What is capsular contracture?
Breast implant surgery has come a long way, and implant manufacturers and surgeons have both made many improvements. Scores of women have had implants without incidence and are thrilled with them. But like any plastic surgery, there are risks. For breast implant surgery, the risk you’ll hear the most about is capsular contracture.
Unidentified Foreign Object
Capsular contracture is the most common problem associated with breast implant surgery. It’s basically a defense mechanism gone awry. Whenever a foreign object enters the body, such as a splinter, your body goes into defense mode. It needs to protect itself from foreign objects, so it tries to seal the foreign object off (quite brilliant, actually). To do this, it creates a “capsule.” The capsule is basically a layer of scar tissue around the object.
This same process happens when you get breast implant surgery, since implants (though safe) are foreign objects. But what can happen is that the scar tissue around the implant can start to squeeze the implant. It tightens — or contracts — which makes the breasts start to feel hard, causing discomfort and upward displacement of the implant (it moves up higher). When this happens, you have capsular contracture.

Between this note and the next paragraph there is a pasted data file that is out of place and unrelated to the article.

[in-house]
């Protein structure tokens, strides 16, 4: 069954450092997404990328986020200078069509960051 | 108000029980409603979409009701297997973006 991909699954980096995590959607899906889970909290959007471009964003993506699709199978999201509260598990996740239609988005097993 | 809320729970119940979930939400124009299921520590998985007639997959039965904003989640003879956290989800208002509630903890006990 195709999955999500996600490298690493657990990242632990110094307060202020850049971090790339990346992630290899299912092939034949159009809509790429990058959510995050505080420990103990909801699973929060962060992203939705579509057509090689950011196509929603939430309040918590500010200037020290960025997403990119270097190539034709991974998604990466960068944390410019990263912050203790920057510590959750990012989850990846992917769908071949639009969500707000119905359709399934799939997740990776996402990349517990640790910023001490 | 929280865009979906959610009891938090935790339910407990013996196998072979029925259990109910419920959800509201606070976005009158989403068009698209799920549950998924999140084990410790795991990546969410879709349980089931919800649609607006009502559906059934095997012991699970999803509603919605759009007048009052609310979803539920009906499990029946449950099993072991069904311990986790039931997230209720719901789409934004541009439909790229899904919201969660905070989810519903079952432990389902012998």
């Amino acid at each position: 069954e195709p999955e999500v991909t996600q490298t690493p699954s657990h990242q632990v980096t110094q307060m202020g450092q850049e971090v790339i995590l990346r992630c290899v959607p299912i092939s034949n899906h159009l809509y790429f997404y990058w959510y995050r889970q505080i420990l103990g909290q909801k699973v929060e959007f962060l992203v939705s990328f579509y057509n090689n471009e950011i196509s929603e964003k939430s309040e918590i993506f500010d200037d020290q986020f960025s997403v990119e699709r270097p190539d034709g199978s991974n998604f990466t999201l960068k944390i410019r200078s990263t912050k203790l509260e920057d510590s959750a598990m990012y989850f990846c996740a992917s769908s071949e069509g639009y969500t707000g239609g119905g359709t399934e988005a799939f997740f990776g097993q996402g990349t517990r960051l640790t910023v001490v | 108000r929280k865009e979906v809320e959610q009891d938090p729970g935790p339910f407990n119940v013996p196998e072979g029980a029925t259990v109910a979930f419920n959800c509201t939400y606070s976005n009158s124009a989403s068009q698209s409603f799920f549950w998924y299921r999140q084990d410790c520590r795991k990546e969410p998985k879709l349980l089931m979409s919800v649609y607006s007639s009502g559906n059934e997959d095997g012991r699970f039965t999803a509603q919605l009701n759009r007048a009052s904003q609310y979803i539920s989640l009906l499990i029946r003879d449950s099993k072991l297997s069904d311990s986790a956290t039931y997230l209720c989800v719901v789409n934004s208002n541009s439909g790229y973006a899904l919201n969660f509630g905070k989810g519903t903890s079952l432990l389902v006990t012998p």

Causes, Risks, and Treatments
Many surgeons believe that capsular contracture is caused by a low-grade infection around the implant. We know that the risk is greater when the implants are placed behind the breast tissue and in front of the chest wall muscles. The theory is that the implant can get contaminated by the breast ducts, which normally contain some bacteria. However, if the surgeon places the implants behind the chest wall muscles and avoids cutting through the breast tissue, there is less incidence of capsular contractures. Irrigating the surgical area with antibiotics has also been shown to reduce the risk of capsular contracture.
In general, the rate of capsular contracture is higher for silicone implants than it is for saline ones. Saline implants placed under the muscle (either smooth or textured) show the least risk for capsular contracture. Studies have shown the risk is between 8 and 14 percent for saline implants. Capsular contracture is less common with the newer silicone implants, but the numbers are still higher. For smooth shell silicone implants, the rate is about 34 percent. For textured silicone breast implants, the rate is about 15 percent.
Treating capsular contracture can involve having a second surgery to remove the scar tissue (the capsule). Your surgeon may also recommend removing the implant itself and replacing it. Some surgeons recommend massaging the breast after surgery to help prevent the capsule from hardening. But there is no evidence to suggest that this prevents it (though it’s not harmful). If capsular contracture is top of your list of concerns about having breast implant surgery, talk with your doctor about whether or not saline implants are a good option for you, and if they can be placed under the muscle.